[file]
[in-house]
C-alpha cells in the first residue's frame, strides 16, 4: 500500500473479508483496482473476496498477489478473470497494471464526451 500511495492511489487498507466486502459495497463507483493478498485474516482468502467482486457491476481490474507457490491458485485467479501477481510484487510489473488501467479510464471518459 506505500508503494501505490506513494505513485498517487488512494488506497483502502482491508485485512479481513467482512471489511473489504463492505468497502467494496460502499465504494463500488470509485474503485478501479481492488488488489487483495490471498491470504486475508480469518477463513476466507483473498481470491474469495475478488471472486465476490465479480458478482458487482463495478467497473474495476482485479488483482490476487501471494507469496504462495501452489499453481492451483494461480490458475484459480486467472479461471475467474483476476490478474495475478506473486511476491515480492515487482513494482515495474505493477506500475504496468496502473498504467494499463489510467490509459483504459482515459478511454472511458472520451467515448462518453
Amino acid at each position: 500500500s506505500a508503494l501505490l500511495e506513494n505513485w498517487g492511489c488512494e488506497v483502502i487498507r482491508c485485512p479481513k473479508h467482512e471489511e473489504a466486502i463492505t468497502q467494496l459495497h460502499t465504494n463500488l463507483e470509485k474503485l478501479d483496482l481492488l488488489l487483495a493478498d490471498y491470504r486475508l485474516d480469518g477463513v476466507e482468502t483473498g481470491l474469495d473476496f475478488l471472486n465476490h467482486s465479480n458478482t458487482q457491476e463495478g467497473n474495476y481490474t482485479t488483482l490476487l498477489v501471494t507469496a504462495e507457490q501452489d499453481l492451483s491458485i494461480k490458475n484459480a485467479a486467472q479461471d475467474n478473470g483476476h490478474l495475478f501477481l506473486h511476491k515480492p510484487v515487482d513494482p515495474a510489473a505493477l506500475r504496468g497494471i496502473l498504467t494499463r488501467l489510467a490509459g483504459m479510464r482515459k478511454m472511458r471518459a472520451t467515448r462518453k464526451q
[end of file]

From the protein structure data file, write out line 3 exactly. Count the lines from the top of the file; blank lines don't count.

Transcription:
Amino acid at each position: 500500500s506505500a508503494l501505490l500511495e506513494n505513485w498517487g492511489c488512494e488506497v483502502i487498507r482491508c485485512p479481513k473479508h467482512e471489511e473489504a466486502i463492505t468497502q467494496l459495497h460502499t465504494n463500488l463507483e470509485k474503485l478501479d483496482l481492488l488488489l487483495a493478498d490471498y491470504r486475508l485474516d480469518g477463513v476466507e482468502t483473498g481470491l474469495d473476496f475478488l471472486n465476490h467482486s465479480n458478482t458487482q457491476e463495478g467497473n474495476y481490474t482485479t488483482l490476487l498477489v501471494t507469496a504462495e507457490q501452489d499453481l492451483s491458485i494461480k490458475n484459480a485467479a486467472q479461471d475467474n478473470g483476476h490478474l495475478f501477481l506473486h511476491k515480492p510484487v515487482d513494482p515495474a510489473a505493477l506500475r504496468g497494471i496502473l498504467t494499463r488501467l489510467a490509459g483504459m479510464r482515459k478511454m472511458r471518459a472520451t467515448r462518453k464526451q